In the capitalistic economy, the means of production are owned by individuals or associations of individuals, such as corporations. Economic interventionism, sometimes also called economic statism and state interventionism, is an economic policy perspective favoring government intervention in the market process to correct market failures and promote the general welfare of the people. Therefore, this term can only be applied to capitalist markets or mixed economies where any government action would be called an intervention.
Economic interventionism is an effort taken by the government to influence a country’s own economy. The term “economic intervention” assumes that the state and its economy are inherently separate from each other.
Interventionism is an act of government that both represents the initiation of physical force and, at the same time, stops short of imposing an all-round socialist economic system, in which production takes place entirely, or at least characteristically, at the initiative of the government. An economic intervention is an action taken by a government or international institution in a market economy in an effort to impact the economy beyond the basic regulation of fraud and enforcement of contracts and provision of public goods. It is an economic position favoring interventions in the market in the public interest on behalf of the government.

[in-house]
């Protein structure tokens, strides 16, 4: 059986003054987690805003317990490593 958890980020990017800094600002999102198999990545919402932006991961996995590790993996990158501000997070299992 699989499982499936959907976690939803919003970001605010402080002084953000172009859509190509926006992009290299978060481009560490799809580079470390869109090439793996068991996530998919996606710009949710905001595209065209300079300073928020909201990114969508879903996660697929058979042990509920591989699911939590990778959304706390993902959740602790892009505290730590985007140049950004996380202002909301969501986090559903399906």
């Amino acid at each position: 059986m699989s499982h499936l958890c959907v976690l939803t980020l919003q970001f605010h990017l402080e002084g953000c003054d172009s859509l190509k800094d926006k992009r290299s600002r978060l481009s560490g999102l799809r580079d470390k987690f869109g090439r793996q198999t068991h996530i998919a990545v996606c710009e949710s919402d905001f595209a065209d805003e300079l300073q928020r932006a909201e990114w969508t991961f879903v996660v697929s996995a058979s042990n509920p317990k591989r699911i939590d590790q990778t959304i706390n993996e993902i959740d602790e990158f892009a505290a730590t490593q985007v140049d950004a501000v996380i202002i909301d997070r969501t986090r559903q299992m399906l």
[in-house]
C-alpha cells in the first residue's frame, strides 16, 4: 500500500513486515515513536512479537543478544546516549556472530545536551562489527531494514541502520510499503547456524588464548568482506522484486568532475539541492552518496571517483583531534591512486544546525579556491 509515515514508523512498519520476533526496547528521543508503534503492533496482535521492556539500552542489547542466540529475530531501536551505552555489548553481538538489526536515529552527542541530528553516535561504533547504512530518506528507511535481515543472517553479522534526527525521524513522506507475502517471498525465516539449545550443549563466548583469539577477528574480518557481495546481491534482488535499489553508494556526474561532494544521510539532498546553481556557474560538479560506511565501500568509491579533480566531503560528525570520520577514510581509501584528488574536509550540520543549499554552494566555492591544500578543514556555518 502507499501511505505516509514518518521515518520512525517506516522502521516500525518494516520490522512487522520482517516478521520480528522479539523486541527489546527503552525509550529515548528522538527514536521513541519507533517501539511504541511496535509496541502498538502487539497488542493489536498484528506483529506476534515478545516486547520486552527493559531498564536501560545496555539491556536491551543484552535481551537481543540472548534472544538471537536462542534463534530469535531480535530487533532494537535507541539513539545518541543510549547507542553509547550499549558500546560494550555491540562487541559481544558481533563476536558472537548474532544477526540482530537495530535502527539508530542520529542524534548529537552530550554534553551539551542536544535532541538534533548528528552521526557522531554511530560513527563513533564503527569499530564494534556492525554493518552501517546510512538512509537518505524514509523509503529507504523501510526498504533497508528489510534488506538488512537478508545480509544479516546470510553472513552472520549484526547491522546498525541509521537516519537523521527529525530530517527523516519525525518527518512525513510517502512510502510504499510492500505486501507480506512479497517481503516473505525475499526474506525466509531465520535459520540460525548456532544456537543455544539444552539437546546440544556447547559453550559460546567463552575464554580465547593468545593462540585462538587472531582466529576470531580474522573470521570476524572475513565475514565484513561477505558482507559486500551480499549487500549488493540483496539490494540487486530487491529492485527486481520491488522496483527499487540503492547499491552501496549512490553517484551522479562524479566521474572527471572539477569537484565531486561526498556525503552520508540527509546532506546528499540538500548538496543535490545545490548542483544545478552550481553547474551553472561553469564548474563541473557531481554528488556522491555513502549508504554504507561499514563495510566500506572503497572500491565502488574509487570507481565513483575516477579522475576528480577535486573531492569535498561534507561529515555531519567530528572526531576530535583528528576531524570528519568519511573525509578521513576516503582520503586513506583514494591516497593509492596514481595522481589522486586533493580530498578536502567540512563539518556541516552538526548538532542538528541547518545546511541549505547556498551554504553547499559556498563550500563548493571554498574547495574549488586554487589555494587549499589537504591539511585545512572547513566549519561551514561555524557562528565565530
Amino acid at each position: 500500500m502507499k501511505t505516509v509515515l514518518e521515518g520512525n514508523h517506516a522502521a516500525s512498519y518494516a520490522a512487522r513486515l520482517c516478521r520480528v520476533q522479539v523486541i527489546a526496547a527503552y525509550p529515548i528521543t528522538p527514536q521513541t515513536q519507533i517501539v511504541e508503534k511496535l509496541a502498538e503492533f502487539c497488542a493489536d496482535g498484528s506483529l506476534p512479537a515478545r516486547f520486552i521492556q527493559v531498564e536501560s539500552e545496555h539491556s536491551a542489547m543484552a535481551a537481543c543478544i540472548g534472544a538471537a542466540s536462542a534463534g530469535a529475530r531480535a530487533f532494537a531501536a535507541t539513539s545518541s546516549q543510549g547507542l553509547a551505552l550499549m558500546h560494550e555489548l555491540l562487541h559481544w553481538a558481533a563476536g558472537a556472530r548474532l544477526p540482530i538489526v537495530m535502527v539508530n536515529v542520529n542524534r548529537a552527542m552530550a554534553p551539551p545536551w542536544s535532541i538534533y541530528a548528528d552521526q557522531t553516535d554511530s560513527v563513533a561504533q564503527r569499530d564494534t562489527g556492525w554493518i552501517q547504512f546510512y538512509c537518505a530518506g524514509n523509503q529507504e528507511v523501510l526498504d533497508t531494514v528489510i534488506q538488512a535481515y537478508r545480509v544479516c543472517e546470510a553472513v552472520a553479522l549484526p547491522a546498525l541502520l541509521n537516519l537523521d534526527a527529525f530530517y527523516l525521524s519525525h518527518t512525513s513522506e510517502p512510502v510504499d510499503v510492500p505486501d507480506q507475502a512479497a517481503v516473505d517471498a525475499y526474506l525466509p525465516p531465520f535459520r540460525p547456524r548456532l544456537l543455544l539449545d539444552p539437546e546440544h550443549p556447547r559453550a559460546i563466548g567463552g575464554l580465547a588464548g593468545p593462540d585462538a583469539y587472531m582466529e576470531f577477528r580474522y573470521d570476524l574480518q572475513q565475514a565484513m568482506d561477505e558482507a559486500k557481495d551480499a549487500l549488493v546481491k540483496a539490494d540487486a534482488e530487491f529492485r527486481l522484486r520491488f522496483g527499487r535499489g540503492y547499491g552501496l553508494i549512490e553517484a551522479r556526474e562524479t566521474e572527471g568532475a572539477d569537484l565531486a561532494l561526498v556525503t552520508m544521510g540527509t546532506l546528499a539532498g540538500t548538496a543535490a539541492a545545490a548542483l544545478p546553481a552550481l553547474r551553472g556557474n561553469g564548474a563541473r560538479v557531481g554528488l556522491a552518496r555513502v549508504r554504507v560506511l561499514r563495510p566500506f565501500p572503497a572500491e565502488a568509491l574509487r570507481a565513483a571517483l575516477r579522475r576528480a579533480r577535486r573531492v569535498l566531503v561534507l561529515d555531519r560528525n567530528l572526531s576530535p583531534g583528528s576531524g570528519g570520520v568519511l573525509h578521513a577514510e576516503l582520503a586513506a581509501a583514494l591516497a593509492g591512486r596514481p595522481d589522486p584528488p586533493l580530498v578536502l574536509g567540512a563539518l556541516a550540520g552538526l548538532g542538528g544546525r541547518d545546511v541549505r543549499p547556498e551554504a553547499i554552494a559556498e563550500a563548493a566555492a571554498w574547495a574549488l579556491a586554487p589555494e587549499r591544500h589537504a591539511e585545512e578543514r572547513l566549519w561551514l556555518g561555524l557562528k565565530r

Laissez-faire economics, or market economy, is a form of social cooperation based on private ownership of the means of production. Economic intervention can be aimed at a variety of political or economic objectives, such as promoting economic growth, increasing employment, rising wages, raising or reducing prices, promoting income equality, managing the money supply and interest rates, increasing profits, or addressing market failures. An economic intervention is any action taken by a government or an international institution in a market economy or market-based mixed economy in an effort to impact the economy beyond the basic regulation of fraud and enforcement of contracts and provision of public goods.
Socialism, on the contrary, is a form of social cooperation that is based on public ownership of the means of production. The term intervention assumes on a philosophical level that the state and economy should be inherently separated from each other; therefore the terminology applies to capitalist market-based economies where government action interrupts the market forces at play through regulations, economic policies, or subsidies. It is governmental interference in economic affairs at home or in the political affairs of another country. The term intervention is typically used by advocates of laissez-faire and free markets.
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